December 9, 2014
Source: wikipedia. Pollution of Lake Karachay
From Wikipedia, the free encyclopedia
A satellite view of Lake Karachay.
Lake Karachay, located in the southern Ural Mountains in eastern Russia, was a dumping ground for the Soviet Union’s nuclear weapon facilities. It was also affected by a string of accidents and disasters causing the surrounding areas to be highly contaminated with radioactive waste. Washington, D.C.-based Worldwatch Institute has described it as the “most polluted spot on Earth”.
Built in the late 1940s Mayak was one of Russia’s most prominent nuclear weapons factories. Mayak was kept secret by the government until 1990. When Russian president Boris Yeltsin signed a 1992 decree opening the area, Western scientists were able to gain access.
In 1994, a report revealed that 5 million cubic meters of polluted water had migrated from Lake Karachay, and was spreading to the south and north at 80 meters per year, “threatening to enter water intakes and rivers”. The authors acknowledged that “theoretical hazards developed into actual events”.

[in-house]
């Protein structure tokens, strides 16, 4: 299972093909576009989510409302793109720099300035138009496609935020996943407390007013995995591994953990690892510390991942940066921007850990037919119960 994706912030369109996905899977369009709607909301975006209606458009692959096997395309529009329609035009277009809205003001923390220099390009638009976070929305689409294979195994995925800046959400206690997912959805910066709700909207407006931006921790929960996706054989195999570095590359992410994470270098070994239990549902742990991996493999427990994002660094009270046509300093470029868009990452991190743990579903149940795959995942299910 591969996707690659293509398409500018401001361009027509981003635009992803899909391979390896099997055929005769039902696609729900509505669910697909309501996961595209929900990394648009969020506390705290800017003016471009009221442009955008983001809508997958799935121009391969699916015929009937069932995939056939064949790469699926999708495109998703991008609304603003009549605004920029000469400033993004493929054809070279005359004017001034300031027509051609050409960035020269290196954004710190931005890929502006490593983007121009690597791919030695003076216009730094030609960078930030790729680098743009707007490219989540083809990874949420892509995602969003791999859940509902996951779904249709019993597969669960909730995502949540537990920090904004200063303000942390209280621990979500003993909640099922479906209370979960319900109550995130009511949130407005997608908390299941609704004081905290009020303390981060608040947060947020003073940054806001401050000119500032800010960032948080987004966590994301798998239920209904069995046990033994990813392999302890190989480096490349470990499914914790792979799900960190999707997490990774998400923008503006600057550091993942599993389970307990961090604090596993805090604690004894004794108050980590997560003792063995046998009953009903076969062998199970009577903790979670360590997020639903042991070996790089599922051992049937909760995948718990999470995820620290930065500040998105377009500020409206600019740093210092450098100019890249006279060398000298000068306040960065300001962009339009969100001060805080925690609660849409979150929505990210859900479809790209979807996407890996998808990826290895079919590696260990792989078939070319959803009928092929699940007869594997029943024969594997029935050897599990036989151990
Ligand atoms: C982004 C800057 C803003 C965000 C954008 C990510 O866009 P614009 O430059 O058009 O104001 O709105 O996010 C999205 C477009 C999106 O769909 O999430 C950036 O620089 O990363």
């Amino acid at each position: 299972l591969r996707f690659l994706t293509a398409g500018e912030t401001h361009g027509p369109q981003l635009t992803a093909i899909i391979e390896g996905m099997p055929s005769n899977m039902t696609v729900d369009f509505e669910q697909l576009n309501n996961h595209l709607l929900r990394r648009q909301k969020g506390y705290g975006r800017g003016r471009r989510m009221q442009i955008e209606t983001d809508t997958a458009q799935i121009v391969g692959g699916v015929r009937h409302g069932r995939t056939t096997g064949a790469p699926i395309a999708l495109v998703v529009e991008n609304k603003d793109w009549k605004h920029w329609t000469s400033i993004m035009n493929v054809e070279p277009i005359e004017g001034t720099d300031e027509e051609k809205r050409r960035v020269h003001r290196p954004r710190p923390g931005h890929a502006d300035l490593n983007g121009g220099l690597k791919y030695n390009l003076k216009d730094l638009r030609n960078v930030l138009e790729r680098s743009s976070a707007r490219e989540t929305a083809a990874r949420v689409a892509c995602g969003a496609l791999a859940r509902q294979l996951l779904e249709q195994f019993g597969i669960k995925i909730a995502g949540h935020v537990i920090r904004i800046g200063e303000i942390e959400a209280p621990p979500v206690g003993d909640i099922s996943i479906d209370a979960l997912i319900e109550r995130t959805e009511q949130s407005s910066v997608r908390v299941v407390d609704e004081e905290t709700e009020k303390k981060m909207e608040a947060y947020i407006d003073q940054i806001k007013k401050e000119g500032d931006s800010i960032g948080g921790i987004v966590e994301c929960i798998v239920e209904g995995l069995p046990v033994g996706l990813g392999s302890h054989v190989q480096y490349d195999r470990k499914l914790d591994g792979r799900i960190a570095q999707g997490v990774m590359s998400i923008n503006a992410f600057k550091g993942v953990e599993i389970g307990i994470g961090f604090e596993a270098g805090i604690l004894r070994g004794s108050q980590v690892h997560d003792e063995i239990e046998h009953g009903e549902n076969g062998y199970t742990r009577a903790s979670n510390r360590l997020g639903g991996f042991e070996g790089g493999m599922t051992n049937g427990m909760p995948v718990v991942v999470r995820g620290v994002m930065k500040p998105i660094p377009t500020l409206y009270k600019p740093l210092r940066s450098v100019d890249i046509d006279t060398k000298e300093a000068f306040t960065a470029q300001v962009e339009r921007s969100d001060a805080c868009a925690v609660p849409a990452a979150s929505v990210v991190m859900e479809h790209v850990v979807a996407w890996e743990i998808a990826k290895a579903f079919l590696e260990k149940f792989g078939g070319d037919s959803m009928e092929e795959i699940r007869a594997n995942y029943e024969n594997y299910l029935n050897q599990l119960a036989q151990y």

In November 1994, officials from the Russian Ministry of Atomic Energy stated that Soviet officials initiated a process following the 1957 Kyshtym disaster resulting in the transfer of 3 billion curies of high level nuclear waste into deep wells at three other sites.
The Techa river, which provides water to nearby areas, was contaminated, and about 65% of local residents fell ill with radiation sickness. Doctors called it the “special disease” because they were not allowed to note radiation in their diagnoses as long as the facility was secret. In the village of Metlino, it was found that 65% of residents were suffering from chronic radiation sickness. Workers at the plutonium plant were also affected.
The pollution of Lake Karachay is connected to the disposal of nuclear materials from Mayak. Among workers, cancer mortality remains an issue. By the time Mayak’s existence was officially recognized, there had been a 21% rise in cancer cases, a 25% rise in birth defects, and a 41% rise in leukemia in the surrounding region of Chelyabinsk. By one estimate, the river contains 120 million curies of radioactive waste.
Prevalence of pollution
Nuclear waste, either from civilian or military nuclear projects, remains a serious threat to the environment of Russia. Reports suggest that there are few or no road signs warning about the polluted areas surrounding Lake Karachay.
Some parts of the lake are extremely radioactive (600 roentgens/hour) and you could receive a lethal dose of radiation in 30 minutes (300 roentgens). Radiation from the Chernobyl disaster added to the pollution of Lake Karachay. Some experts have suggested that the radioactivity has spread to the Techa River and may even reach the Arctic Ocean.